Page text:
Environment Africa Director, Barnabas Mawire, recently said developed nations should mobilise funds, which developing nations can access to fund their adaptation and mitigatory projects in the fight against climate change, such as implementing coping strategies for droughts, floods, pests and diseases monitoring systems as well as strengthening other national and regional action plans.
“It is important for most African nations within the Sub-Saharan region to keep on developing their industrial bases as they risk lagging behind in development, while trying to concentrate on complying with the provisions of the protocol. Developing nations should find ways of mobilising and accessing their own funds for adaptation and mitigation projects as they fight against climate change such as the devising of coping strategies like water harvesting and conservation, irrigation projects, practising conservation farming like growing drought-resistant crops in most arid areas hit by climate change,” said Mawire.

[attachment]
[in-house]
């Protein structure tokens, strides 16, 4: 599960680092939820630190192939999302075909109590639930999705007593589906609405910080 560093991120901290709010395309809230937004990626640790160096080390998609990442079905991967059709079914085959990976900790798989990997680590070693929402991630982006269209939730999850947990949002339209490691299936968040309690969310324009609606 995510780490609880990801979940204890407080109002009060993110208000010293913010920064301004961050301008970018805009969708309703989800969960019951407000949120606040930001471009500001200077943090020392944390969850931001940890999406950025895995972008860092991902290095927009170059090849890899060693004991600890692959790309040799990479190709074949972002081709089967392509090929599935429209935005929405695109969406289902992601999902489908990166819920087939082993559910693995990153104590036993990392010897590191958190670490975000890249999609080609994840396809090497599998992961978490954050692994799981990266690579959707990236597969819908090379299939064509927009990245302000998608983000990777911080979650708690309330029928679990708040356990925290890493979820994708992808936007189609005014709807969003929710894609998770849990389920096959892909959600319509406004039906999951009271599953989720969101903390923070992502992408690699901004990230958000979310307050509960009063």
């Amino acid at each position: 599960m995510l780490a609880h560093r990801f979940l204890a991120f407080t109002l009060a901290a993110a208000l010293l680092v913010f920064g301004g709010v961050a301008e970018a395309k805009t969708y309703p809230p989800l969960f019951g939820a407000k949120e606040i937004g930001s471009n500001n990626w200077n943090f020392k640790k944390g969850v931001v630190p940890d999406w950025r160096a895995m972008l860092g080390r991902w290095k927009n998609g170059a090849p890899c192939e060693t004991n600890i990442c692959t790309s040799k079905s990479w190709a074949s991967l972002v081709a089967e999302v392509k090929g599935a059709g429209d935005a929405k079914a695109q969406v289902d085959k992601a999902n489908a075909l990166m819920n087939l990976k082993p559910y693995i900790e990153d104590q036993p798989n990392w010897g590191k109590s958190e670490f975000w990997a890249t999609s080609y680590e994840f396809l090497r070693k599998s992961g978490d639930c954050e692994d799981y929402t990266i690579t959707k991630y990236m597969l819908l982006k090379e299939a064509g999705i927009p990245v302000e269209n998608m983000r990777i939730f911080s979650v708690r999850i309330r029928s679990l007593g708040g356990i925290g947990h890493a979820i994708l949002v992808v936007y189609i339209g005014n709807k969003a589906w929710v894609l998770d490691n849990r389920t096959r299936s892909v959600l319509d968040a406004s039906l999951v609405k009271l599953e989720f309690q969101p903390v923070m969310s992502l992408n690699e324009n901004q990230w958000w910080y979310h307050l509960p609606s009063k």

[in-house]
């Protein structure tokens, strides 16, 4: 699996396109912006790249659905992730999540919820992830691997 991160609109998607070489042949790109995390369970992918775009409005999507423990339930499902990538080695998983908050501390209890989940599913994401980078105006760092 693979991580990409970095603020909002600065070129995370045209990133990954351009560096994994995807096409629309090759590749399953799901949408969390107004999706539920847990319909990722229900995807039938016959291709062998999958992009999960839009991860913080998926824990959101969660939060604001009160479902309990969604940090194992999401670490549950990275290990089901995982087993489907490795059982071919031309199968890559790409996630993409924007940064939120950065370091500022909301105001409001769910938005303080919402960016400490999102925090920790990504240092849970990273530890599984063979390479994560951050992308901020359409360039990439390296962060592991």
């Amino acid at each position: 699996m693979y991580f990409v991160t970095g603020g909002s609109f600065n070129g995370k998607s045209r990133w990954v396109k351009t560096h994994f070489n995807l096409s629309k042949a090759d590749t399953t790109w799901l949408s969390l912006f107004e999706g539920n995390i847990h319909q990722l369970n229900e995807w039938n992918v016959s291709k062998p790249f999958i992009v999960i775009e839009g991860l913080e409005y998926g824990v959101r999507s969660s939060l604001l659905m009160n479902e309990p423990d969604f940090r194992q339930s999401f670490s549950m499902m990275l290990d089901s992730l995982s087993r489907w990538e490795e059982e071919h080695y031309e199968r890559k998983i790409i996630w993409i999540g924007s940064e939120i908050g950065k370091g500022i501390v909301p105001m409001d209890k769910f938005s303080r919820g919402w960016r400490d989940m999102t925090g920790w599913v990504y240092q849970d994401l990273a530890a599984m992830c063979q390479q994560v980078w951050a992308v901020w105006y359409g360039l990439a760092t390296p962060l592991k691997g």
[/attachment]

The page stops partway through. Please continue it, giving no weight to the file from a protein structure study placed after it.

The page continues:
Zimbabwe’s climate change national co-ordinator, Washington Zhakata, stated in a Climate Change Awareness Dialogue that “it’s time to stop waffling endless debates on climate change so much”. He said there is strong evidence that climate change is real, the greenhouse effect is here ‑ and is here among us ‑ and calls for greater global co-operation in the fight against climate change.
“Signs and symptoms of climate change are already showing, while unprecedented heat and rainfall extremes are here and are causing intense human suffering and diseases in most Southern African regions.
“We need to overlook economic and political interests and stop apportioning blame to each other. Instead nations should find lasting solutions of mitigating and adapting to climate change effects,” said Zhakata.
This year’s climate change summit in Doha should be a platform for Southern African countries to find pragmatic lasting solutions in the fight against climate change.